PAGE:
AP / November 25, 2021
BEIT LAHIYA, Gaza Strip — The first rainstorm of winter sent water pouring into Ghalia al-Attar’s house through cracks in the walls and tin roof, as the widow, her children and grandchildren spread buckets across the floor.
Their home was among tens of thousands that were damaged during the 11-day Gaza war in May between Israel and the Palestinian militant group Hamas, which rules the isolated and impoverished territory. Hundreds of homes were completely destroyed, and reconstruction efforts have yet to get off the ground.
Families like the al-Attar’s have patched things up as best they can, but winter in the seaside territory brings chilly nights and periodic rainstorms.
“I have never seen a night worse than that,” al-Attar said the next day, as she and her relatives spread blankets and mattresses on ropes to dry.
The farming town of Beit Lahiya, near the frontier with Israel, was hit by Israeli airstrikes during the war. Several surrounding homes were damaged, and trees were gashed by shrapnel.
Israel says it only took aim at military targets and made every effort to spare civilians, but of the more than 250 people killed in Gaza, more than half were civilians, according to the U.N. Thirteen people were killed on the Israeli side.
According to the United Nations, some 56,000 homes across Gaza were damaged in the conflict, and over 2,100 others were either completely destroyed or damaged so heavily they are uninhabitable. Israel launched hundreds of airstrikes during the war, often into populated areas where it said Hamas was staging attacks, as Gaza militants fired thousands of rockets at Israel.
Gaza has endured four wars and a punishing Israeli-Egyptian blockade since 2007, when Hamas seized power from rival Palestinian forces. Israel says the blockade is needed to keep the militants from rearming, while critics view it as a form of collective punishment.
Naji Sarhan, an official with the Hamas-run Housing Ministry, says residents need $170 million to rebuild, but so far only $13 million has been disbursed. That’s covered some repairs, but the funds aren’t deemed sufficient to cover the rebuilding of homes that were destroyed. The World Bank, which helps coordinate international aid to Gaza, has provided similar estimates on what is needed to rebuild.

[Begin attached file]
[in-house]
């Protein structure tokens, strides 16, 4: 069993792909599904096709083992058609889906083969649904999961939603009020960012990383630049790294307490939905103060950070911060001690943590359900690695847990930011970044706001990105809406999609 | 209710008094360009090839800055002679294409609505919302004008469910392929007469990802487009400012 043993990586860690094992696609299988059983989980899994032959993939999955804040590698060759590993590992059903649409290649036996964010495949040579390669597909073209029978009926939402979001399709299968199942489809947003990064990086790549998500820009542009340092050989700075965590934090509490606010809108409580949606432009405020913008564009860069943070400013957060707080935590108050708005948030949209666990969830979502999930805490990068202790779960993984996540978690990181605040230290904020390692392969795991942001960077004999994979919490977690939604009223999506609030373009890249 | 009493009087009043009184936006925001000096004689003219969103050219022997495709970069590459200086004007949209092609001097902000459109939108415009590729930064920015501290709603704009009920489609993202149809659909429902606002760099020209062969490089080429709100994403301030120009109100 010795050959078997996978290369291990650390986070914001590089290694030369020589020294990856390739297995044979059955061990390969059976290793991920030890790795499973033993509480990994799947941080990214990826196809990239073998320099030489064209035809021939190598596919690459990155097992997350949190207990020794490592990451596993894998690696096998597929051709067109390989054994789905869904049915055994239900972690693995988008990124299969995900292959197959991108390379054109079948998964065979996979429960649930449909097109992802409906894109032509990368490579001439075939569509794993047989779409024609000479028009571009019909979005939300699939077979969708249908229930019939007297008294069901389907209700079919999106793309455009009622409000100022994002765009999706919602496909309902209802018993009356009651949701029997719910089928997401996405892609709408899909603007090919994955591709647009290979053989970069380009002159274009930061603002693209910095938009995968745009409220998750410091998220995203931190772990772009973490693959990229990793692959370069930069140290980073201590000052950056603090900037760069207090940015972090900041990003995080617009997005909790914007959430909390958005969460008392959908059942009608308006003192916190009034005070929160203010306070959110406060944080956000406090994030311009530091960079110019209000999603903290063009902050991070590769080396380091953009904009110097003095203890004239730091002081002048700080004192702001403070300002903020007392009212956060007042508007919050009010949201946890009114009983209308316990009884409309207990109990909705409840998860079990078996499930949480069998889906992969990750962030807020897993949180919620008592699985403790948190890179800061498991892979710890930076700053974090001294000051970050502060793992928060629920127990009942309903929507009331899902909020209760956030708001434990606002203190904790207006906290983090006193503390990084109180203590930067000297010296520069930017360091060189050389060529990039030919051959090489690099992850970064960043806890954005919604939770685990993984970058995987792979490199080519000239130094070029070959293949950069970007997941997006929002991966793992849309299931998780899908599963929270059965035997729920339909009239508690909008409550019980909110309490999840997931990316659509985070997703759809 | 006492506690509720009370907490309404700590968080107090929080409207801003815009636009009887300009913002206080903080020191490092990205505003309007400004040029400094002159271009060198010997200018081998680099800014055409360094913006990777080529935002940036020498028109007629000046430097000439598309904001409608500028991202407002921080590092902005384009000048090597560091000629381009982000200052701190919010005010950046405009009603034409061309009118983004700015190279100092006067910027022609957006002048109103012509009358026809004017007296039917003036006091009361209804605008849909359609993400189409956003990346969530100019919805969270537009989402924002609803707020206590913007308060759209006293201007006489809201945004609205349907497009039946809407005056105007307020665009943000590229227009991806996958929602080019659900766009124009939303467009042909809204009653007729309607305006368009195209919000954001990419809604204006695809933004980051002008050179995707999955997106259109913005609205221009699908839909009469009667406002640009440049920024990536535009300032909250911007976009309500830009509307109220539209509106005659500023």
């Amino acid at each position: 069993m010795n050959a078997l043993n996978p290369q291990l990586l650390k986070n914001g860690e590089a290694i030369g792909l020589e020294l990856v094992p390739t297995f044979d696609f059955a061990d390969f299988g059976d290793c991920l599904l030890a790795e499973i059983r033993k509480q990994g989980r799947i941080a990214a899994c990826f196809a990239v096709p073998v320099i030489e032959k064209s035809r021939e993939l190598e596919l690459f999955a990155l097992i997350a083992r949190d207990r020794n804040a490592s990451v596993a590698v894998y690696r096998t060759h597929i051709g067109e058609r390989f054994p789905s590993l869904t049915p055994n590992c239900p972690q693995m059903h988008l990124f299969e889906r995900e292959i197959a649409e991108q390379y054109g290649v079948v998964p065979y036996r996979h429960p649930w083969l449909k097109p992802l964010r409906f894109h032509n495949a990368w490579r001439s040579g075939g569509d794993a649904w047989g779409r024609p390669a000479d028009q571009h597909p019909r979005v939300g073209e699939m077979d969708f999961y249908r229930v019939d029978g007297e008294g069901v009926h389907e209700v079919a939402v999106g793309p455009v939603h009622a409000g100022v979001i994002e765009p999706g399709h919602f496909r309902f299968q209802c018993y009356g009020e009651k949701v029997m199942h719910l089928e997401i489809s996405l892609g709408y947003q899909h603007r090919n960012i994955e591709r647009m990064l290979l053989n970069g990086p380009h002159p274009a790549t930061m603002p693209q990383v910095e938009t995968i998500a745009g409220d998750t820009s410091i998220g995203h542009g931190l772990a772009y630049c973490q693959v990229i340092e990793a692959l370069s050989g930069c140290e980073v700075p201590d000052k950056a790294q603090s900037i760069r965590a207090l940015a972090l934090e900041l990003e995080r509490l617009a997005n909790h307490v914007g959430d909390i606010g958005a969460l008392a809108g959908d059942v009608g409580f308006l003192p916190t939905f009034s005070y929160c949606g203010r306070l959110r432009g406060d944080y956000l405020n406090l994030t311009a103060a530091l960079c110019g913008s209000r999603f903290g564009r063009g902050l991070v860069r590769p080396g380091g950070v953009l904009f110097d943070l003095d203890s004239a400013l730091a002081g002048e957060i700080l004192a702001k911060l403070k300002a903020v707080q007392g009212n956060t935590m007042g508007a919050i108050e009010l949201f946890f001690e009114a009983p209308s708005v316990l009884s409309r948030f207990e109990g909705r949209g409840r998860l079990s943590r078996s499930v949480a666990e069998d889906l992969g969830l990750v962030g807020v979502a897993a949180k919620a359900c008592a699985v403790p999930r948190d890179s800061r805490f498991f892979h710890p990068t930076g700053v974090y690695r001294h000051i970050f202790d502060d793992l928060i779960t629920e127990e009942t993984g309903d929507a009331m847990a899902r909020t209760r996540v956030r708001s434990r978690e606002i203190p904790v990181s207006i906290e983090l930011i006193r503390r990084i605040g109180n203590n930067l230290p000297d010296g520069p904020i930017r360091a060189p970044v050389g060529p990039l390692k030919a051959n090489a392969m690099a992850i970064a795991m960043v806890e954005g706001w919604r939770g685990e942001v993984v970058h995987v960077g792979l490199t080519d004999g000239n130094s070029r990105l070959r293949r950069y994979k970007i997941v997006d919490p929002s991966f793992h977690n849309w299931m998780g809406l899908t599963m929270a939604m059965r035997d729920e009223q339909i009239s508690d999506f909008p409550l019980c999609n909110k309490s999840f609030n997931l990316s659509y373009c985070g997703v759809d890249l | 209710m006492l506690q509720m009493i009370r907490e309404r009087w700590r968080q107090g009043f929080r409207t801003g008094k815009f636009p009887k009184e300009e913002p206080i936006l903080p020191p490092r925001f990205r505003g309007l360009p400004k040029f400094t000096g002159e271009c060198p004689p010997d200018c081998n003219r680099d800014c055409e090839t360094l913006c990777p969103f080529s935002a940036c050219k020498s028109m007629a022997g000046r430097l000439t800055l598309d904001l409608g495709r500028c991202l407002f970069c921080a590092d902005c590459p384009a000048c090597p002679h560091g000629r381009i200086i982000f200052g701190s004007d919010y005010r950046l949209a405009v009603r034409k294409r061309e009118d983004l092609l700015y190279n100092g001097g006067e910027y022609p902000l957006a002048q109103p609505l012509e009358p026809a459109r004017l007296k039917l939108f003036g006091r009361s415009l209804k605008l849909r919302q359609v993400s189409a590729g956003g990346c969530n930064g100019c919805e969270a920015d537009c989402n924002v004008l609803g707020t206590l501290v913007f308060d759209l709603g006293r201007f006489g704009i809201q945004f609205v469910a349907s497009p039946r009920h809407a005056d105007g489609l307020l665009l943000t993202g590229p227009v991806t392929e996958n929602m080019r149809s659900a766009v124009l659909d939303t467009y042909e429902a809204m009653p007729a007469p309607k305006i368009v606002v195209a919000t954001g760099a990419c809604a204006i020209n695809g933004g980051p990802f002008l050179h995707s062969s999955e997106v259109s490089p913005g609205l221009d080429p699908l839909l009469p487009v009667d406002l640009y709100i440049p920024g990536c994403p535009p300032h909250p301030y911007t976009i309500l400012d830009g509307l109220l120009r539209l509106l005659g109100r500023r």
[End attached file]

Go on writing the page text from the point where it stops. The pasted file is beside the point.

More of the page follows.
“Donor countries are tired,” Sarhan said. “There are houses that were destroyed three times. In each war, this or that house is destroyed, then rebuilt, then destroyed.”
Many families whose homes suffered only minor or moderate damage have remained in them, often because they cannot afford other lodging. But after months without repairs, and with the arrival of rainy weather, the cracks are widening.
Qatar, which is the main donor to Gaza and a political ally of Hamas, has allocated $50 million for rebuilding and repairing homes. Egypt has pledged $500 million for infrastructure and housing, but it’s unclear how much of that funding has materialized. Sarhan said Hamas officials are in talks with Qatar to increase its contribution.
Israel has eased the blockade as part of an informal cease-fire brokered by Egypt and is issuing 10,000 permits for Palestinians in Gaza to work in Israel, mainly in construction and menial labor. That will provide a vital influx of cash to Gaza, where unemployment hovers around 50%. Building materials are allowed in for those who can afford them.
The morning after the rainstorm, some homes in Beit Lahiya were still flooded. Ali al-Attar, a cousin who married and moved into his own place in January, waded through foot-deep (30-centimeters) water as he carried his furniture out and moved it into his parents’ house. He tried to salvage wet carpets that stank from the brackish water.
“We hope to rebuild this house and make it good, but I cannot,” Ghalia said.